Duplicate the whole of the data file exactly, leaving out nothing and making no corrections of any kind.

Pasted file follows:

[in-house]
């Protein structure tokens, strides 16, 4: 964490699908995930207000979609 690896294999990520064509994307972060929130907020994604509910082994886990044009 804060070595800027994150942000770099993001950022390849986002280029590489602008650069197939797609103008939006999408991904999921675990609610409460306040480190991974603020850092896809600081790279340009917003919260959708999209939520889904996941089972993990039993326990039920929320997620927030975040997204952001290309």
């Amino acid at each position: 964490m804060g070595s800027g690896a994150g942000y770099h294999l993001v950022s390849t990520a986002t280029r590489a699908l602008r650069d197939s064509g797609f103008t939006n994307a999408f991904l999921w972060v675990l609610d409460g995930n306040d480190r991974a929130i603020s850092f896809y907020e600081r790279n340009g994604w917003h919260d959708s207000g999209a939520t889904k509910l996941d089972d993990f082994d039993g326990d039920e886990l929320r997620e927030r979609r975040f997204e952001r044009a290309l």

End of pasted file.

[in-house]
């Protein structure tokens, strides 16, 4: 964490699908995930207000979609 690896294999990520064509994307972060929130907020994604509910082994886990044009 804060070595800027994150942000770099993001950022390849986002280029590489602008650069197939797609103008939006999408991904999921675990609610409460306040480190991974603020850092896809600081790279340009917003919260959708999209939520889904996941089972993990039993326990039920929320997620927030975040997204952001290309």
């Amino acid at each position: 964490m804060g070595s800027g690896a994150g942000y770099h294999l993001v950022s390849t990520a986002t280029r590489a699908l602008r650069d197939s064509g797609f103008t939006n994307a999408f991904l999921w972060v675990l609610d409460g995930n306040d480190r991974a929130i603020s850092f896809y907020e600081r790279n340009g994604w917003h919260d959708s207000g999209a939520t889904k509910l996941d089972d993990f082994d039993g326990d039920e886990l929320r997620e927030r979609r975040f997204e952001r044009a290309l």